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Shhhh! It’s World Sleep Day

Concordia researchers Jennifer McGrath and Thanh Dang-Vu investigate the crucial developmental and cognitive benefits of shut-eye

“Sleep might be one of these aspects that helps prevent the development of dementia,” says  Thanh Dang-Vu, a Concordia researcher. “Sleep might be one of these aspects that helps preserve a good memory and cognitive function,” says Thanh Dang-Vu, a Concordia researcher. | Photo by Concordia University

It’s World Sleep Day! What better time to celebrate Concordians working in the field of sleep research?

Looking at everyone from children to the elderly, Concordia’s researchers are studying the patterns, influences and consequences of sleep.

Jennifer McGrath: stress and sleep

“My research focuses on how sleep impacts heart health and obesity in children — specifically, why poor families have poor health,” says Jennifer McGrath, associate professor in the Department of Psychology and Concordia’s inaugural PERFORM Chair in Childhood Preventive Health and Data Science. "The stress of being poor gets under their skin, literally, and stress seems to make its biggest impact while we're sleeping."

Here, at the 2015 Chancellor’s Builders Dinner, McGrath’s discusses how sleep is critical for good health:

A new study from September 2015, led by researchers Jinshia Ly, McGrath and Jean-Philippe Gouin from Concordia’s Centre for Clinical Research in Health (CCRH) and the PERFORM Centre, shows that poor sleep might explain how stress impacts health in kids.

“Getting a good night’s sleep might buffer the impact of stress on kids’ cortisol level, which is a hormone produced in the adrenal gland to regulate the body’s cardiovascular, metabolic and immune systems,” says McGrath, also the director of Concordia’s Pediatric Public Health Psychology (PPHP) Laboratory. “Long-term exposure to cortisol can put people at risk for health problems, like heart diseases, weight gain and depression.”

This study was part of the larger, ongoing Healthy Heart Project directed by McGrath. It was made possible by the Canadian Institutes of Health Research (CIHR) Operating Grant awarded to McGrath and the Fonds de recherche du Québec – Santé bourse de formation maîtrise awarded to Ly. The CIHR funding was renewed and the project is funded until 2020.

Thanh Dang-Vu: ageing and sleep

What is the relationship between sleep and cognition in older adults?

Neurologist Thanh Dang-Vu, assistant professor in the Department of Exercise Science, is currently recruiting people over the age of 65 for a sleep study to get some answers.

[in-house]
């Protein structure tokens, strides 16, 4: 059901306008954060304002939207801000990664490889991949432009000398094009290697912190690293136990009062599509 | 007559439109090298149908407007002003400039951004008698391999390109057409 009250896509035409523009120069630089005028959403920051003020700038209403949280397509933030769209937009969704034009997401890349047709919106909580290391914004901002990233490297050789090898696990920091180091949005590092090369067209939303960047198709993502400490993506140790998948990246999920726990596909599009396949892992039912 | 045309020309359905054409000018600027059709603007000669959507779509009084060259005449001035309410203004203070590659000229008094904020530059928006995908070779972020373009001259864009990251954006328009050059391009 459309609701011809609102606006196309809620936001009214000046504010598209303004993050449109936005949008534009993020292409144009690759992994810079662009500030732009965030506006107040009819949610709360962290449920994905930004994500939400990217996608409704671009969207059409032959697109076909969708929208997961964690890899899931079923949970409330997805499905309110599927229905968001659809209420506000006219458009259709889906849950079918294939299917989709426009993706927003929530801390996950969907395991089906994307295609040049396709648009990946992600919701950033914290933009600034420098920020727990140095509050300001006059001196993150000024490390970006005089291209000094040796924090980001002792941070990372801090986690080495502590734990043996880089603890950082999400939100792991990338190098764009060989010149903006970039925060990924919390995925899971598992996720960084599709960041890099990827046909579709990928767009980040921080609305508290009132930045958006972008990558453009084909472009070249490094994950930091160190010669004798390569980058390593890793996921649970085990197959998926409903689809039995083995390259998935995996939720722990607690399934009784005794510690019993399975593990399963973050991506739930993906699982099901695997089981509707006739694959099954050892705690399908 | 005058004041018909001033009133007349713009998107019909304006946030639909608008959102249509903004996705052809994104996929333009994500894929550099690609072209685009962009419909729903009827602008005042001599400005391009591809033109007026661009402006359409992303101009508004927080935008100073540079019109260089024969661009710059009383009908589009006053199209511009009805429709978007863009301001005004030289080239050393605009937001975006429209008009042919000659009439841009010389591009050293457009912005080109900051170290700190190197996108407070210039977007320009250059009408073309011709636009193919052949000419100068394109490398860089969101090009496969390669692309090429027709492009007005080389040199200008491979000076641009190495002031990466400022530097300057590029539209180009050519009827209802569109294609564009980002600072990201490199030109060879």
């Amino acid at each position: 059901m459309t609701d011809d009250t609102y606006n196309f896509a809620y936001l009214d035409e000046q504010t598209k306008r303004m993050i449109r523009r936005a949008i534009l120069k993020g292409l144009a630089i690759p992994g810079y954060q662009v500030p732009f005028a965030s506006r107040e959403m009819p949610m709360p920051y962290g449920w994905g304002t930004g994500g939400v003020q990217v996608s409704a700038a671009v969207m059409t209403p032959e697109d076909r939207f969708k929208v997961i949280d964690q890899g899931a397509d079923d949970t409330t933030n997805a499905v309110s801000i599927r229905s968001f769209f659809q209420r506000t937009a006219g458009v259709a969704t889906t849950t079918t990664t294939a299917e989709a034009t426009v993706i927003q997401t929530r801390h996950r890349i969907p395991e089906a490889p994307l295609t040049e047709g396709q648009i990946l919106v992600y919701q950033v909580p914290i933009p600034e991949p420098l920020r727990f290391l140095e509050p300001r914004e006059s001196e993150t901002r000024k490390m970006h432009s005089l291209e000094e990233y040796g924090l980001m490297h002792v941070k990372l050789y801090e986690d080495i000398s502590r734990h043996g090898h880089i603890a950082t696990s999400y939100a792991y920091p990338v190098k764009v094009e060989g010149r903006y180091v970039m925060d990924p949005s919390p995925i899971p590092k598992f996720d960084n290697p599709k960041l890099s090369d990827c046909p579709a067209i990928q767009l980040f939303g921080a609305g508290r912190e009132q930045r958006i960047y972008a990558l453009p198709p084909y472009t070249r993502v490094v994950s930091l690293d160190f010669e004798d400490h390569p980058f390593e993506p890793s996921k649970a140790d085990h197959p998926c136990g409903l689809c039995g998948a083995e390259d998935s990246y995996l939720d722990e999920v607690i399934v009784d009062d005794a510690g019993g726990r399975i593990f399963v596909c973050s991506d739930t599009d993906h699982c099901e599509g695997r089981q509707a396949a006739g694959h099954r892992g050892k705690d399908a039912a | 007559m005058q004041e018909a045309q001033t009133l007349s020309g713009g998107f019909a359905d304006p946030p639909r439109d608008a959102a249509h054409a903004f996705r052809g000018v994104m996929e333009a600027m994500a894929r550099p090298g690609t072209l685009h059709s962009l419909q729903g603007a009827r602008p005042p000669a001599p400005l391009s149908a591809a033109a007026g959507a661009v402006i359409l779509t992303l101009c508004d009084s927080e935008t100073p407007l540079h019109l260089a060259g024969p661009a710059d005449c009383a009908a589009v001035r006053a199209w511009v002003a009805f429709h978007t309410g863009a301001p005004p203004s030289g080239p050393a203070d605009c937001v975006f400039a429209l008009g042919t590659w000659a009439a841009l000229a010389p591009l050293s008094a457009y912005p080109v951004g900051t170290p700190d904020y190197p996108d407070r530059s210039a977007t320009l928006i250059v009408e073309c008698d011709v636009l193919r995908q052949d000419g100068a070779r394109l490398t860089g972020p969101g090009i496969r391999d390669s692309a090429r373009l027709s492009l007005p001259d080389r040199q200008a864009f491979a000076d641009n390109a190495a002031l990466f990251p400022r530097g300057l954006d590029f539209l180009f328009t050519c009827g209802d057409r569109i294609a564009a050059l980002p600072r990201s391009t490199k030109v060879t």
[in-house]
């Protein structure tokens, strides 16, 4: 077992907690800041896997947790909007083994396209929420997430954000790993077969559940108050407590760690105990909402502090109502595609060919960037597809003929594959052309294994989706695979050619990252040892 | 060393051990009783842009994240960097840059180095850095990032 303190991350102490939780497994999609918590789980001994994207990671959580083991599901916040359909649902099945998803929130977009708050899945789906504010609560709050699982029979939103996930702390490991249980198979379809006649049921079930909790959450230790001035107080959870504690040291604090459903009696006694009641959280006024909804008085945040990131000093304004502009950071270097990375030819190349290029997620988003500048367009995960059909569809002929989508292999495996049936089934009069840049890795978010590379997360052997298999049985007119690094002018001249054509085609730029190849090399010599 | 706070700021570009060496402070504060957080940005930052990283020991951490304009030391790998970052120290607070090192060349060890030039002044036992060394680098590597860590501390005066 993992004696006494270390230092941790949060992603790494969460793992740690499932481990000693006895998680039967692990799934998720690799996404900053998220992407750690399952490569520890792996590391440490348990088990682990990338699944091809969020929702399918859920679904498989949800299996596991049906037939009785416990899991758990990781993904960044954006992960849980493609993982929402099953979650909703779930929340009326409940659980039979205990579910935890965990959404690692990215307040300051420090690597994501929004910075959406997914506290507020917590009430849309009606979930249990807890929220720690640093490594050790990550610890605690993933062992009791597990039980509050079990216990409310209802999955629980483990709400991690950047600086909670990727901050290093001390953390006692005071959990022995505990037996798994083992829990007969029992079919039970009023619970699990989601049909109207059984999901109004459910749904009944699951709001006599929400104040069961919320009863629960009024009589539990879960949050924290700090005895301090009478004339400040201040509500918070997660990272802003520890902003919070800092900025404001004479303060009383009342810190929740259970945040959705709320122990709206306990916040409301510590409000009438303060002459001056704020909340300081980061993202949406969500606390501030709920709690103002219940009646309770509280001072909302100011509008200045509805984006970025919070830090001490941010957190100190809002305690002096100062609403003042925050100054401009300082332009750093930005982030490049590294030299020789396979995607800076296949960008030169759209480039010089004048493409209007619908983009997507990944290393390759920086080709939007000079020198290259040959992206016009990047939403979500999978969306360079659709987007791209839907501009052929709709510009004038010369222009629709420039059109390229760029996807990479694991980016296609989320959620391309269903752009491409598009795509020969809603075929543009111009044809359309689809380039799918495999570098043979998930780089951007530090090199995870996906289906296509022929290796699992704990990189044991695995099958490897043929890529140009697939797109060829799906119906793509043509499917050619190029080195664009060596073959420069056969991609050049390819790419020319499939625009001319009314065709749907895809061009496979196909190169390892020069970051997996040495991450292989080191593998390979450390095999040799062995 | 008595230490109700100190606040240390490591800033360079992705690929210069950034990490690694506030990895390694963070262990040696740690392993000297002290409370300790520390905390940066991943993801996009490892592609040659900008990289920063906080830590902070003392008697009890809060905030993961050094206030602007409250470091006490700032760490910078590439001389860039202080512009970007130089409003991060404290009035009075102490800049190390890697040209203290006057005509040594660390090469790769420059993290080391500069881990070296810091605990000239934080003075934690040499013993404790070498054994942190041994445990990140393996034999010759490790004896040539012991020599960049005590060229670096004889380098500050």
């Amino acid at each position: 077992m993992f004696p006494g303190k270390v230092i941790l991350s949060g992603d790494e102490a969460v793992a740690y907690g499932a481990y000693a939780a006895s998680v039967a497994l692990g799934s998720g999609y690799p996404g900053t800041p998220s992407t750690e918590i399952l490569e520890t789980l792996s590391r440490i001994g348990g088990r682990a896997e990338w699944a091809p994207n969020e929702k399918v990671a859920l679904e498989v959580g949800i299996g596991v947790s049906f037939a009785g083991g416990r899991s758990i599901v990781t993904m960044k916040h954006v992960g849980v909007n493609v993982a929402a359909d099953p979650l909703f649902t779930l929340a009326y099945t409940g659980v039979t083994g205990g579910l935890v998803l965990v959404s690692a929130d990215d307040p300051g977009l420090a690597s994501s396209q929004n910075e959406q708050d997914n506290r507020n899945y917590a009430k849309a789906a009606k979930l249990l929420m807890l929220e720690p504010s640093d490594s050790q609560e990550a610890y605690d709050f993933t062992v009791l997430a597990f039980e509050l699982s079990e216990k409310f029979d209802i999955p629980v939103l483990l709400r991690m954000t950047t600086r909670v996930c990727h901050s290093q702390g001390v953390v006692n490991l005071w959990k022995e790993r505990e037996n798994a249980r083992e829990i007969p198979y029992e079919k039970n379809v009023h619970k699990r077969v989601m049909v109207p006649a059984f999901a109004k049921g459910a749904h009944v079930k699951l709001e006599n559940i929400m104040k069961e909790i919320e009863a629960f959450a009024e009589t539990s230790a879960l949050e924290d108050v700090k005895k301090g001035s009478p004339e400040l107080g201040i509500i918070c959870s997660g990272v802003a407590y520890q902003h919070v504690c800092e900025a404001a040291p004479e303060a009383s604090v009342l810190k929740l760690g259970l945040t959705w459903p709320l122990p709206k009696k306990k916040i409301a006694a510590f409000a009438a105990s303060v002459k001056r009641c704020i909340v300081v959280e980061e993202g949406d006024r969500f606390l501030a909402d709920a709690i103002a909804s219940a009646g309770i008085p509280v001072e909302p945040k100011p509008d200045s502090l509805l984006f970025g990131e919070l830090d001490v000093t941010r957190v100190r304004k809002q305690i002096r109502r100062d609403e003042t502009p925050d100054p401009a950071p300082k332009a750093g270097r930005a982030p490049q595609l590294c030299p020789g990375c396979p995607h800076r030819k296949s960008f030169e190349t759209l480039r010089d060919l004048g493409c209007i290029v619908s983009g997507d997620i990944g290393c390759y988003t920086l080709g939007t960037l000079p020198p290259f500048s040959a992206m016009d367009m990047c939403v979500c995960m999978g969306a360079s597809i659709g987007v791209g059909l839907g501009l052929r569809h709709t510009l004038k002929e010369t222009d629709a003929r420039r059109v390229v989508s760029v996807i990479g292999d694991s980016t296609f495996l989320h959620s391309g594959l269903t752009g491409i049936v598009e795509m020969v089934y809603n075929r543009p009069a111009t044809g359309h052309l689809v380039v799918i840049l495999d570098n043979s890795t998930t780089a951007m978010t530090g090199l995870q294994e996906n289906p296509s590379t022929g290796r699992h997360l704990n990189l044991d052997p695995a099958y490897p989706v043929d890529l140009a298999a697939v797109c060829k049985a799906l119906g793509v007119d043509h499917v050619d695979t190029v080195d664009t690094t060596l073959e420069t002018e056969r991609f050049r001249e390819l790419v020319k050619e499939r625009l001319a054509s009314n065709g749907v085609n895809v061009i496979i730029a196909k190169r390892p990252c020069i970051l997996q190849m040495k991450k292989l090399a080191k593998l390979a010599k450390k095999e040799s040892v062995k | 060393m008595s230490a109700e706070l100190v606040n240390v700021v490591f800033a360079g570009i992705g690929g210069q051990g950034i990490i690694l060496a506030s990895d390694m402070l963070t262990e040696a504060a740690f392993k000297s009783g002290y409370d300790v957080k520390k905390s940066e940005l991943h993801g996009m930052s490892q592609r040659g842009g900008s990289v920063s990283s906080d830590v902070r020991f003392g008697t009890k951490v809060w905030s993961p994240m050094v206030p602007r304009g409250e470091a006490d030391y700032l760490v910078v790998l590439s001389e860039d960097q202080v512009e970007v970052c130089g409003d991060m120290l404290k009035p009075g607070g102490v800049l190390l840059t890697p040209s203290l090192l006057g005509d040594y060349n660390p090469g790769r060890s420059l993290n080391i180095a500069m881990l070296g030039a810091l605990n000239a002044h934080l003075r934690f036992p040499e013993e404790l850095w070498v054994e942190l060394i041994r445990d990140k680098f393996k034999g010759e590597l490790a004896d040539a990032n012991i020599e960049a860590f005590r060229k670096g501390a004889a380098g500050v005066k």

Thanh Dang-Vu: “Sleep becomes more fragile as you age and the prevalence of insomnia increases.” Thanh Dang-Vu: “Sleep becomes more fragile as you age and the prevalence of insomnia increases.”

“Sleep becomes more fragile as you age and the prevalence of insomnia increases,” says Dang-Vu, Concordia Research Chair in Sleep, Neuroimaging and Cognitive Health at Concordia’s Center for Studies in Behavioral Neurobiology and the PERFORM Centre, is also a medical doctor at the Institut universitaire de gériatrie de Montréal.

“In the general population, chronic insomnia, which is insomnia for more than three months, is about 10 to 15 per cent. In the elderly, people older than 65, insomnia rates can be between 30 and 34 per cent, or one third of the population — at least double that of younger people,” he says. 

That's a problem, Dang-Vu explains, because the population is more fragile. Insomniacs have a higher risk of cardiovascular disease, stroke, diabetes, and a higher prevalence of depression and anxiety. Too often, insomnia is treated with sleeping pills and patients become dependent.

Cognition concerns

“We’ve recruited 20 participants over 65 years of age who take benzodiazepines — like Ativan, Klonopin and Serax, for example — to spend the night at our sleep lab,” says Dang-Vu, who won the 2015 Roger Broughton Young Investigator Award from the Canadian Sleep Society in recognition of his significant early career contributions to the field of sleep research in Canada.

“We’re offering them a treatment called Cognitive Behavioural Therapy for Insomnia (CBTI),” says Dang-Vu, who wants to see if CBTI will improve their cognition.

“If that's the case, it would emphasize the importance of treating insomnia for maintaining good cognitive function with age,” he says. “With age, we have a larger risk of developing memory problems. Sleep might be one of these aspects that help prevent the development of dementia. It’s important to look at that.”

The study is funded by the Canadian Institutes for Health Research, Fonds de recherche du Québec – Santé and the Institut universitaire de gériatrie de Montréal.

For more information about Thanh Dang-Vu’s sleep lab, visit the Facebook page.

To participate in Dang-Vu’s sleep study, contact study coordinator Caroline Desrosiers at 514-340-3540, ext. 4790, or email



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